New API Released for Visual Studio Online
The API integrates many third-party tools and cloud-based services using standard Web technologies.
Microsoft has released a new API for Visual Studio Online that provides more integration with Web-based tools and services, with the goal of becoming a "hub for ALM in the cloud."
That's how it was described by S. "Soma" Somasegar, corporate vice president of the Developer Division, on his blog. The new API uses common, standard Web technologies like JSON, OAuth, REST and service hooks, making it easy for most Web developers to work with, without abandoning their everyday tools and technologies.
Microsoft Technical Fellow Brian Harry blogged that the first release of the API has "specific integrations with 18 tools/services, and we'll add more in the future." Some of them include Azure Service Bus, Zapier, AppVeyor, Apprenda, SendGrid, Flowdock and SourceClear.
The API also allows integration with cloud services like GitHub, Jenkins, HipChat, Trello and others, Somasegar said.
The REST APIs use standard JSON and OAuth2, and can be accessed from any HTTP client. That fits in with Microsoft's desire to enable Visual Studio Online functionality from mobile devices. "For example," Somasegar blogged, "a developer can programmatically access the Git repositories in their Visual Studio online account."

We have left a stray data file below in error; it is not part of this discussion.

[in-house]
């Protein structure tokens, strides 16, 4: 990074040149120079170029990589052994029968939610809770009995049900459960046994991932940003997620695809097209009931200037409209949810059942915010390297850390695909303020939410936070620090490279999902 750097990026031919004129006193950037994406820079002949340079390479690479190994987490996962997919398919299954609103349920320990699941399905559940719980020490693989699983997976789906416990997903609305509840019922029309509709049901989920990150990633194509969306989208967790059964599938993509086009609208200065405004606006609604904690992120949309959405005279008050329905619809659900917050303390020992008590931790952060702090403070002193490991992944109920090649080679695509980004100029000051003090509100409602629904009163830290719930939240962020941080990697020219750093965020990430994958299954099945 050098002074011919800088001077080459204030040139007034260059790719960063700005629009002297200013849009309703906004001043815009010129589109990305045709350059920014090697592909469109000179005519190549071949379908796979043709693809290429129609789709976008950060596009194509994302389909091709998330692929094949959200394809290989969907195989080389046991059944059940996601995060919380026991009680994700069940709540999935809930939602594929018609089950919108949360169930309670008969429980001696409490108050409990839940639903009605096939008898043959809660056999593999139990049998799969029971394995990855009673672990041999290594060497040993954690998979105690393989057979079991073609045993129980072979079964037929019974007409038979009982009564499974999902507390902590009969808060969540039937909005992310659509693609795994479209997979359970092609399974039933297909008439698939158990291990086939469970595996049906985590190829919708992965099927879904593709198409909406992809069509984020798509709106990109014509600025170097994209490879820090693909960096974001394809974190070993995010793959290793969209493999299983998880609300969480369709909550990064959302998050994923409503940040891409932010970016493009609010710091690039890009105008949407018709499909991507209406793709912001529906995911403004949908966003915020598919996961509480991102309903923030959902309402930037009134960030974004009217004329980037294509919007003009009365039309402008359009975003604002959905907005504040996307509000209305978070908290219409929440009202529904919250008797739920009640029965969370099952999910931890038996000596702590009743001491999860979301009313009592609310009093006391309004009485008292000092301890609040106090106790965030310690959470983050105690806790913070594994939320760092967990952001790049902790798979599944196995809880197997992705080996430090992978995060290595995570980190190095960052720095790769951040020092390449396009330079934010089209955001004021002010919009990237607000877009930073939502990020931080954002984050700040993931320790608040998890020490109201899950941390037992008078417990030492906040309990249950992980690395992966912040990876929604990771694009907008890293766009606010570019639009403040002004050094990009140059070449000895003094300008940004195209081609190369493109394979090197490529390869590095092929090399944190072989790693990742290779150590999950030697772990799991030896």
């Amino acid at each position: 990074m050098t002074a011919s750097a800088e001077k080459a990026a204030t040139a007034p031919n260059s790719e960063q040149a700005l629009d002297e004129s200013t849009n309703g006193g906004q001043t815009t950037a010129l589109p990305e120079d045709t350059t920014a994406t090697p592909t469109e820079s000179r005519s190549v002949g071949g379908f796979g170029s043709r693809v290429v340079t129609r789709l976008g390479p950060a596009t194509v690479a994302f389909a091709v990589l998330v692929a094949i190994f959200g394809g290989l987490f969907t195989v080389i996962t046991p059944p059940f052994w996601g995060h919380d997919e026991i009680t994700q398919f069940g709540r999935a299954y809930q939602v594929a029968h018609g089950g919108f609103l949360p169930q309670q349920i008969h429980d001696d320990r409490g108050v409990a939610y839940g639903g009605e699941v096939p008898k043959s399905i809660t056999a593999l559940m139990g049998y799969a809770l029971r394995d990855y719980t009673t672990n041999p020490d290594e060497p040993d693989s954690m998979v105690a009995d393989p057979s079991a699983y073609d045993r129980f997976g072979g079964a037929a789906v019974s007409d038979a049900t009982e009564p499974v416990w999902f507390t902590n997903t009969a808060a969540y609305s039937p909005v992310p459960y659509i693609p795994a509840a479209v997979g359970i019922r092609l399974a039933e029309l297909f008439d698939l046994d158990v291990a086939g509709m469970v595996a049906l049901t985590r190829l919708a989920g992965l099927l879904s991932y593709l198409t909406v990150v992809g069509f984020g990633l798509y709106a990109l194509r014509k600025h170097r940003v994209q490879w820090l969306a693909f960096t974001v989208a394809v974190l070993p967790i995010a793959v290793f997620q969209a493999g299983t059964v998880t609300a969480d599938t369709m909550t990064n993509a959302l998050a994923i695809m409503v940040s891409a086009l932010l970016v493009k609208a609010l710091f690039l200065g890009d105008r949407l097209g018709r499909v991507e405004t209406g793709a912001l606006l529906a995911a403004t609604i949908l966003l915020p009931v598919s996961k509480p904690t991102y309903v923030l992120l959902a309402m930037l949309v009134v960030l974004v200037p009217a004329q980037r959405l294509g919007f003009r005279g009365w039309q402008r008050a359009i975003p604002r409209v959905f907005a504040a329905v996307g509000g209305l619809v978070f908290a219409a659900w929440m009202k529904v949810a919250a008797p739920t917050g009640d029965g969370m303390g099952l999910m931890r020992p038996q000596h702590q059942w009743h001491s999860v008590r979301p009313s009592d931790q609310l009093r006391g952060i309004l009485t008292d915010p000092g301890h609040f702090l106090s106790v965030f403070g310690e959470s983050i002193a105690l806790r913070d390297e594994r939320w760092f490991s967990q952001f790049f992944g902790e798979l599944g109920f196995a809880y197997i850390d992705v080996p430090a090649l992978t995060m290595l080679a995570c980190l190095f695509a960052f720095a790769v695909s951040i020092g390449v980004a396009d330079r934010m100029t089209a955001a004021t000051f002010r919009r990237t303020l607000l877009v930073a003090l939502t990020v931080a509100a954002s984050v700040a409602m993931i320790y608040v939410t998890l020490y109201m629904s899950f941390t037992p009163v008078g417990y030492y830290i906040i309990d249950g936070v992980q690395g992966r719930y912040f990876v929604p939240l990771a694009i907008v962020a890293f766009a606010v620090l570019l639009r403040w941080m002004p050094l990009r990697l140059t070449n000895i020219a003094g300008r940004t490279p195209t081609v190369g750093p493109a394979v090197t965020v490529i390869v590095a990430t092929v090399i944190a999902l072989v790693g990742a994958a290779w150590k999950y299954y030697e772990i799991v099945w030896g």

The service hooks alert other services about various activities within Visual Studio Online like updated work items, new code, completed builds and new comments.
Microsoft has created a landing page with information and common scenarios for integrating the various third-party tools, along with a reference page for the REST API. In addition, an integration page has been published, with details about interoperating with Team Foundation Server, Visual Studio, Visual Studio Online and the Visual Studio Industry Partner (VSIP) Program.
First announced last November, Visual Studio Online reached general availability last month. Somasegar noted that more than 1 million accounts have been created for the service thus far.
Keith Ward is the editor in chief of Virtualization Review.